IKEA opens its 1st ever second-hand store to achieve 2030 climate goals

By Rahul Vaimal, Associate Editor
  • Follow author on
IKEA Second Hand Store Image
The second hand store will aid IKEA achieve its 2030 climate goals

As part of the efforts to achieve its 2030 climate targets, IKEA, the world’s biggest furniture retailer, has opened a pilot second-hand store for IKEA furniture in its home-country Sweden.

After the used furniture is repaired or brushed up in an adjacent repair shop, the new store will sell the items below their initial price, said Jonas Carlehed, the head of sustainability of IKEA Sweden.

The products come from municipal recycling centers in the city, where furniture can be donated by people.

IKEA’s goal is to be circular, by using only sustainable or recycled materials and helping consumers to increase the life of their products, by 2030.

By the same year, it also seeks to eliminate more greenhouse gas emissions than what its supply chain emits, which is caused from the production of raw materials and the usage and disposal of its products by customers.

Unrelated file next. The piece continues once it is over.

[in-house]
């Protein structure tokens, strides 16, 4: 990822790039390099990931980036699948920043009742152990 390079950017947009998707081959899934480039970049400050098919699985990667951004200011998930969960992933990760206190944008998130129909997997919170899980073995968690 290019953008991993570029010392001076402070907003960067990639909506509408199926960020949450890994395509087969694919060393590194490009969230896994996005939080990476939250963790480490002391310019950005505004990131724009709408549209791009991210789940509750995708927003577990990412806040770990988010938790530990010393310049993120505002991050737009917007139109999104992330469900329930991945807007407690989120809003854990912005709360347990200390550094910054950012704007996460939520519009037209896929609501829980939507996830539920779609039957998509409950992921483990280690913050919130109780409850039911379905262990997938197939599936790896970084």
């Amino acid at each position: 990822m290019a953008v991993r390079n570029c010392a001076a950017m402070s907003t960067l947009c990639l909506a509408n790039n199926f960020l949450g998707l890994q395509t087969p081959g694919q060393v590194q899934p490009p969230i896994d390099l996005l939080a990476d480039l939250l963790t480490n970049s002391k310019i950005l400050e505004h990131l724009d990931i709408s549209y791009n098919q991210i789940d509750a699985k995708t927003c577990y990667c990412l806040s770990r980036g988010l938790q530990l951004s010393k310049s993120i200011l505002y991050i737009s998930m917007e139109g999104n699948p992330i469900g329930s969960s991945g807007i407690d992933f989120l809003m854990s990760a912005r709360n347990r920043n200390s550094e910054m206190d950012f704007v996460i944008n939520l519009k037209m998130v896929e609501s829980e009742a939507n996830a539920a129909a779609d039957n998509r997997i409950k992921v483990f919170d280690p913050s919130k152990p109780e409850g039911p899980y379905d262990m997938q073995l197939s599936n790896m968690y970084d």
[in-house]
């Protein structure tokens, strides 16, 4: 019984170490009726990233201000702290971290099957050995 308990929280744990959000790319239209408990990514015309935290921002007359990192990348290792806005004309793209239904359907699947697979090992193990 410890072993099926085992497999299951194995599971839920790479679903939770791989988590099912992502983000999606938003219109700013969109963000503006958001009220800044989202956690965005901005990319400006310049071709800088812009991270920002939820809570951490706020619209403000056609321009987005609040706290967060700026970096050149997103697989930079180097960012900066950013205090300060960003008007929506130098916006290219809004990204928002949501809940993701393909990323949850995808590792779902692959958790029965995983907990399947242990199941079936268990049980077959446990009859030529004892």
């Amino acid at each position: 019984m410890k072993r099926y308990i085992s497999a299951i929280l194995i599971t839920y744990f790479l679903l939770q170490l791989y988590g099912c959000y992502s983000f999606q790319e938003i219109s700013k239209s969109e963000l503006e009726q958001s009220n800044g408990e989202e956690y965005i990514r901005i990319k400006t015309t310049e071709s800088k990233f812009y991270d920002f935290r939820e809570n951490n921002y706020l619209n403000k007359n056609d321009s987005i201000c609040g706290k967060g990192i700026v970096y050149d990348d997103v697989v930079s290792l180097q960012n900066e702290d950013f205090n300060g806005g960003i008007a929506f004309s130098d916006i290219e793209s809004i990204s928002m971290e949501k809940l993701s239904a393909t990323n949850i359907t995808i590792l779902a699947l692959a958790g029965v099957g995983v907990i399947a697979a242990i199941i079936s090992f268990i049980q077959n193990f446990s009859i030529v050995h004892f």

“We are making a huge readjustment, maybe the biggest IKEA has ever made, and one of the keys to reaching (the targets) is to manage to help our customers prolong the life of their products,” Mr. Carlehed said.

He said the store, which is situated in a recycle and reuse focused shopping mall, will be an experience for IKEA to learn about second-hand business and on how to gain shoppers.
“(The mall) has lots of knowledge of customers’ thoughts on second-hand retail, and of what triggers customers to donate products,” he said.

After six months, IKEA will review the project and determine afterwards whether to roll it out to more markets, he said.

The store is owned by the Ingka Group, which owns most of the IKEA stores and is a strategic partner and franchisee of Inter IKEA, the brand owner.

Earlier this month, Ingka Group said it was bringing out a buy-back initiative to several of its stores in which people will receive vouchers in exchange for their old IKEA furniture that IKEA then recycles, resells or donates.

The COVID-19 necessitated lockdown had pushed the online sales of IKEA to a record high as people stayed indoors and converted their homes into temporary offices and schools.